Edwin was ambitious.  He drove derrick cart for Nyes and Tracys at age nine.  Bert Cottle saw Edwin at the Post Office and told him he needed a boy like him.  He went home and asked if he could go home with Bert.  At age ten he went to live with and work for Bert Cottle.  Bert taught him how to work.  He milked cows and drove derrick cart.  He taught him how to break horses to work on cars and wagons and then to work on the machinery, plowing, mowing hay and raking it.

Edwin had a great love for his father.  He was one who when he corrected a child he only spoke once.  Edwin thought he could out run him, but his father picked up a lathe and hit his bottom on every step.

One Christmas they had ordered the gifts from the Sears Catalog.  Christmas came and no gifts.  Each child got an orange, candy and nuts.  The package came the next day.

In the Fall Indians used to come through Malta to gather pine nuts in the Almo, Yost and Clear Creak areas.  They often sold the nuts or traded them for deer hides, hay and other things.  Children were often frightened when they saw them. On one occasion they offered to trade pine nuts for a boy.

Edwin was a curious boy and did many things that were dangerous.  He pumped the gasoline lamp up with the mantel assembly removed.  Then struck a match and turned on the valve.  The lamp blew up to the ceiling.  Another experiment was laying a rifle shell on the anvil and striking it with a hammer.  Needless to say it exploded.  No one was hurt but it could have been a tragedy.

He had many accidents while growing up.  The neighbors had sheep.  He tried riding one and fell off breaking his collar bone.

He rode horses four miles to school.  One trip the horse bucked him off and stepped in his mouth breaking his two front teeth.  He was thrown from a horse and suffered a broken arm.  His mother ran over him with the Model T Ford.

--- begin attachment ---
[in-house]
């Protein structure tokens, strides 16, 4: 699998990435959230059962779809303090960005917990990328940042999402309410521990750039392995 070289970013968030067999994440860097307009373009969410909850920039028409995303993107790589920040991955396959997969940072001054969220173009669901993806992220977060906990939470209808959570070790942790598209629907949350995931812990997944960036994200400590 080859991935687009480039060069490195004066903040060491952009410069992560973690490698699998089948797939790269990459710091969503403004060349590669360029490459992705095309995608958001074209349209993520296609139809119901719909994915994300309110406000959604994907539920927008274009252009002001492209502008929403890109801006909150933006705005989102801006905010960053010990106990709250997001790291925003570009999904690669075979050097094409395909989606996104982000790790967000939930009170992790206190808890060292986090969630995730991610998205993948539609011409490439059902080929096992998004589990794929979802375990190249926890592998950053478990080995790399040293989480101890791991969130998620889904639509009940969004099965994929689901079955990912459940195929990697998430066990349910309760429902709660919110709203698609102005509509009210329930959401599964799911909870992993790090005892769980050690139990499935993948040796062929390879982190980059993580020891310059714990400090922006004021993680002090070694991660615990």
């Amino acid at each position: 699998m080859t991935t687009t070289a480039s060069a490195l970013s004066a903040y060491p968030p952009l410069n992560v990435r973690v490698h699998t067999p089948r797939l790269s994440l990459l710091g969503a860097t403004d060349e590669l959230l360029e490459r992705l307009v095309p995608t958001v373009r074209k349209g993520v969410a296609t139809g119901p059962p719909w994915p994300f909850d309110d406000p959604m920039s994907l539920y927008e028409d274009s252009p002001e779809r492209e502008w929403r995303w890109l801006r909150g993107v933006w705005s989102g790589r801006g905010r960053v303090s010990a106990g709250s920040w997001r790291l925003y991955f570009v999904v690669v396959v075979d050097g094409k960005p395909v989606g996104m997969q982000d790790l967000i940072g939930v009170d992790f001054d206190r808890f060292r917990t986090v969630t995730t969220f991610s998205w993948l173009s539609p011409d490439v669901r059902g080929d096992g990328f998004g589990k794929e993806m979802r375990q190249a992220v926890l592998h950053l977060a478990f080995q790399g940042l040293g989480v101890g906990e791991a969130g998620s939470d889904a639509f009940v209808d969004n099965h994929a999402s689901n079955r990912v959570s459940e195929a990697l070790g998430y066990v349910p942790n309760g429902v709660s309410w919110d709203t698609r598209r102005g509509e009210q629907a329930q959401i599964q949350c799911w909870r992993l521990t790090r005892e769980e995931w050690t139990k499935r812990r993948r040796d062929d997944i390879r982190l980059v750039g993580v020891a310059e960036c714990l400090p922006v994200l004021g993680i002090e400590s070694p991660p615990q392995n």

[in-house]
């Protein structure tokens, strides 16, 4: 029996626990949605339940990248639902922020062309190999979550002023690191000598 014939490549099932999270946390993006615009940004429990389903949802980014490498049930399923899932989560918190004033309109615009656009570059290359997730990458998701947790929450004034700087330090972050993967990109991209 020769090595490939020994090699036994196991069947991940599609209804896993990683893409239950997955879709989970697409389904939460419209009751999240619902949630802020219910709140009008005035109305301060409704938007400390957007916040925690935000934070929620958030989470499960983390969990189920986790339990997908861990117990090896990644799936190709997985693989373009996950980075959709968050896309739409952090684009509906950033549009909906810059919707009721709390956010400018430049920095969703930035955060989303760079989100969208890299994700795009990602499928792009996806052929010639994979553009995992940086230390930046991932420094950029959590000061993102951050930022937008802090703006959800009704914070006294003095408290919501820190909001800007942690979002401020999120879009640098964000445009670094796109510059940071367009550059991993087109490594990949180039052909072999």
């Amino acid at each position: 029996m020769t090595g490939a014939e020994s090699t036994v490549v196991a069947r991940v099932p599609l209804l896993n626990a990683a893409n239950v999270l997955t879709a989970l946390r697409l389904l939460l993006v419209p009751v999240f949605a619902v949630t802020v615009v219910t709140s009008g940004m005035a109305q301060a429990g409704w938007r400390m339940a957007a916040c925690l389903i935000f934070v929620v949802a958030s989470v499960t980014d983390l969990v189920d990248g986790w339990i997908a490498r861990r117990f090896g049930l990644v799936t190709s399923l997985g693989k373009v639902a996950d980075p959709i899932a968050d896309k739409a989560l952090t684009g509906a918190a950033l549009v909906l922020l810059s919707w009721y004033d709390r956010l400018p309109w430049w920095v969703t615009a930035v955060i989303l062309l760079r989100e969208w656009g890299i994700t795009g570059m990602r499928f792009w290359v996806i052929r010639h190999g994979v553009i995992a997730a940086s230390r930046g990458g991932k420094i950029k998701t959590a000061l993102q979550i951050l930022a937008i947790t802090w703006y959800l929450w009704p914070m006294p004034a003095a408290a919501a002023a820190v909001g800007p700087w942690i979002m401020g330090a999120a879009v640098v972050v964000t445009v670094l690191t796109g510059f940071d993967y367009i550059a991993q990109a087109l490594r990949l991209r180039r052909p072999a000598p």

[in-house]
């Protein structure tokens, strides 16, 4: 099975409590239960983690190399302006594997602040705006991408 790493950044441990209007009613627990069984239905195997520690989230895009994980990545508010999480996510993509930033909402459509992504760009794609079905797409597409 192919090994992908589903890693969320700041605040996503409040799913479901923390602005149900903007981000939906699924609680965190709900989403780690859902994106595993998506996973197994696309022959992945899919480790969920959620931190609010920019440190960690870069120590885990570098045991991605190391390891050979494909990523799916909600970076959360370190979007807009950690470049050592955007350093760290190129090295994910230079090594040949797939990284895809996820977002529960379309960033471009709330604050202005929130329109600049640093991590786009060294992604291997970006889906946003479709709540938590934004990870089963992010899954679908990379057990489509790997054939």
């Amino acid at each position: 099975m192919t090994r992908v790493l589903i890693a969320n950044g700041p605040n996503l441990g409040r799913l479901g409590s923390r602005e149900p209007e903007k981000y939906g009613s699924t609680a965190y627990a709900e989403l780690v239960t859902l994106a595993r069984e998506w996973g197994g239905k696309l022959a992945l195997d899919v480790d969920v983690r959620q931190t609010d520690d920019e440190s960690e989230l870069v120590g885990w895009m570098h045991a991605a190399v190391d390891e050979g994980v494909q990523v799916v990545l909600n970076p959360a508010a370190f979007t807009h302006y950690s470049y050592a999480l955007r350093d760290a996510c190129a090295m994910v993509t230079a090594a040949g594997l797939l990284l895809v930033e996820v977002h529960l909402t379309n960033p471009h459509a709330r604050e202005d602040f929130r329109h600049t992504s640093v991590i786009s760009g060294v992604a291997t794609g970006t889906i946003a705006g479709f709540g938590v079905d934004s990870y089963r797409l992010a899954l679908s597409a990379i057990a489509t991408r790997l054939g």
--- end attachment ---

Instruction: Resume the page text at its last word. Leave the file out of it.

While Edwin was living at Cottles his parents and the rest of the children went to Lucin where his father worked in a rock quarry.  His father, Frank, sent him letters of love and counsel.

As a grown man he often wished he had the letters.  Edwin helped his father build a bridge across Cassia Creek for Bert Cottle.  That night when they went to bed his father remarked that he was very tired. Edwin said he wasn’t tired. His father told him he hadn’t given an honest days work if he wasn’t tired.

Edwin’s School Teachers

First Grade                                    Marie Shaw

Second Grade                                Mary Roller

Third and Fourth Grades         Cordelia Nye

Fifth and Sixth Grades              Oralee Ballard

Seventh and Eighth Grades     Henry Belnap

High School- Dennis D. and Phoebe Biggers, Sussie Ridge and Leslie L. Sudweeks, Mrs. McNo, Silas Young and Ruby Mitton

He was always a good student with good grades.  Of course he did his share of mischief.  There were some older fellows who came back to high school because they had not had the opportunity before.  One was Rulon Horne.  With his help they mixed up rotten egg gas and put it behind a book in the library.   Mr. Sudweeks, the principal was upset.  He was unable to find the source of the putrid odor and was very upset.  This was one of the many pranks that year.

Edwin finished his junior year and then dropped out of school to work and help support his mother and children.

September 20, 1934 he married Alice Naomi Neddo who was two years his senior.  She was the daughter of Isaac James Neddo Jr. and Alice Osterhout.

Edwin worked for John O. Smith on the Dierdorff Ranch as a ranch hand.  He irrigated and broke horses.  He also milked a cow for Mister Dierdorff.  Mister Dierdorff kept on milking each day and gave the other to Edwin for his family.